Since the beginning of Information Age’s Smart City Month we have delved into a number of topics surrounding the umbrella of smart cities: the benefits, the dangers and what the future smart city will look like.
In the first article of the series – Why do businesses and society need smart cities? To survive… – we established that businesses, government and society in general need smart cities to survive and thrive in an increasingly urbanised future. We concluded that it is in these parties and sectors interest to develop smart cities and smart solutions within them, to help cope with the pressures of a world where two-thirds of the population live in cities.
However, recent research has suggested a third of technology experts believe that governments, occupiers and property developers are likely to hold back the development of smart cities.
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Conrad Davies, Head of Real Estate and Infrastructure at Osborne Clarke – who conducted the research – explained that “the property sector needs to have more open and collaborative discussions; only once all these parties are aligned and working towards the same goal, will smart cities become widespread. Take government for example; when a local authority or government agency is awarding contracts for development projects, it will score tenders against pre-decided evaluation criteria. What if, instead, they engaged with property developers, builders, investors, technology companies and universities earlier in the process to discuss new innovative solutions to their brief?”
A lack of collaboration, vision and unified direction from governments and the property sector are one reason for the hold-up in the development of smart cities.
Universities have an important role to play
Universities are generally regarded as important groups in the development of smart cities and smart built environments, and in the growth of technology hubs. Indeed, 40% of respondents said they see universities as extremely important in the creation of smart cities.
This can be demonstrated in the example of Bristol, which recently won the GSMA’s Smart City Award and has been named the UK’s smartest city. These awards were the result of innovative, collaborative programmes such as ‘Bristol is Open’ – a joint venture between the University of Bristol and Bristol City Council – which provides a large scale connectivity testbed to ensure services are effectively implemented.
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“Bristol is a prime example of how the public sector can work alongside tech start-ups and universities to create smart cities that are going to make real impact in the future,” said Davies. “The city is truly leading in the way in it uses technology to transform the way we live, work and study in cities.”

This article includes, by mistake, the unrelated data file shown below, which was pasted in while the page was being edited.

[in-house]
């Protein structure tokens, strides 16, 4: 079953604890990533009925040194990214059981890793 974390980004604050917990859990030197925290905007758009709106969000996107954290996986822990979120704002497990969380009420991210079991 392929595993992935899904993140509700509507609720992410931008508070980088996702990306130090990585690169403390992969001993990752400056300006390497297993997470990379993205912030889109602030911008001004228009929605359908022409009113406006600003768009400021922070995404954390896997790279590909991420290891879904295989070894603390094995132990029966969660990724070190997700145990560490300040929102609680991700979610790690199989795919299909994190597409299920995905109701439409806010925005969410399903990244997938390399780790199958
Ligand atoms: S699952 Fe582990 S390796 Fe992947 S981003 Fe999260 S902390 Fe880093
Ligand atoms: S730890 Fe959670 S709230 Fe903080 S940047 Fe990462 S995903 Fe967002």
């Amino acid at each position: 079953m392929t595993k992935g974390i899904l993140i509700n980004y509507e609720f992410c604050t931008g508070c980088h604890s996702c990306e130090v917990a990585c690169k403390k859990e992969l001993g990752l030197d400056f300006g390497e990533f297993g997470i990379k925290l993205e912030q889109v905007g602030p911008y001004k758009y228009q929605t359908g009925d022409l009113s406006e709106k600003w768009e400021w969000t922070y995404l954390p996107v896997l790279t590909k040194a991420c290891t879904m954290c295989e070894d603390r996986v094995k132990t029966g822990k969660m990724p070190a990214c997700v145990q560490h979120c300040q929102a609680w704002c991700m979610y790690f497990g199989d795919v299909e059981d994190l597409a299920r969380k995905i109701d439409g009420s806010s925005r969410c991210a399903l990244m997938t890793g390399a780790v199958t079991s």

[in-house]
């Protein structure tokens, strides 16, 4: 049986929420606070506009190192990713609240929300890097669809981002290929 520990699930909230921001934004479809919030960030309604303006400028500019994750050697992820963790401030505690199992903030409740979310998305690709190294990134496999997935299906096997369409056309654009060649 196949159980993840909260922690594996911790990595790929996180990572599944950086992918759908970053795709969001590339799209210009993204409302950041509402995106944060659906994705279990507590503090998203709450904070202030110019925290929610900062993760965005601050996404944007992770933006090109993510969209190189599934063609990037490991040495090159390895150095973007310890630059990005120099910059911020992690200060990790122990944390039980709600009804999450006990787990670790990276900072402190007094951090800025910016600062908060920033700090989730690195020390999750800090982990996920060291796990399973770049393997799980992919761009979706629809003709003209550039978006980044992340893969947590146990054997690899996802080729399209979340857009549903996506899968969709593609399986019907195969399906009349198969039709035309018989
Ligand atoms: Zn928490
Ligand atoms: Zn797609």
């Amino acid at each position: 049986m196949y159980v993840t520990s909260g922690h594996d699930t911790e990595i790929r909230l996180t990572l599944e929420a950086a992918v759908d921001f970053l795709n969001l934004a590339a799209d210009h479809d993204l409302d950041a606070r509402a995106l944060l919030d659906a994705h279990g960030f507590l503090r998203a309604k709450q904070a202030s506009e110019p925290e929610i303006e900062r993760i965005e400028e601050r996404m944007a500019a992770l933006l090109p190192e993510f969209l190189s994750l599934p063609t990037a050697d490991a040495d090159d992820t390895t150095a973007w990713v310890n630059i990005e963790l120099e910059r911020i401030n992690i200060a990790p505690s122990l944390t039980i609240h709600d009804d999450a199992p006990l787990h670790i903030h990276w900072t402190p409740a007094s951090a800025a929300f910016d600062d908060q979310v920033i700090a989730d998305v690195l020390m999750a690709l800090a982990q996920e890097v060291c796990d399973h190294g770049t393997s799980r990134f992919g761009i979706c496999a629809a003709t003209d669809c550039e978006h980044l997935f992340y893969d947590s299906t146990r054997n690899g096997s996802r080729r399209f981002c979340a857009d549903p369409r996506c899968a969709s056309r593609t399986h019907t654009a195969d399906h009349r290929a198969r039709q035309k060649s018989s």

Supporting the development of smart cities
Technology giants and technology start-ups were identified in the report as the main groups with the know-how to support the creation of smart cities. Respondents believed these groups will play a role in the development of smart cities and smart built environments.
Tech experts leading the way
The majority of respondents thought that tech experts should play a key role in how smart city environments operate. The report revealed that 79% of respondents believed they are already showing the property industry how to integrate technology into the built environment – this will be key.
In an interesting thought, some of the respondents believed that technology giants are likely to become significant landlords in the future. This makes sense if technology needs to be increasingly integrated into infrastructure, including housing and property.
Property sector produces ‘barriers’ to the development of smart cities
There are barriers to tech experts advising decision makers in the property sector, as a majority think that they are struggling to communicate to investors the costs and benefits of incorporating technology into the sector.
Furthermore, some respondents felt that technology adoption is being prevented due to the property industry being too focused on costs over benefits, not being included in infrastructure planning and due to a belief that construction costs are more important than the long-term benefits of technology.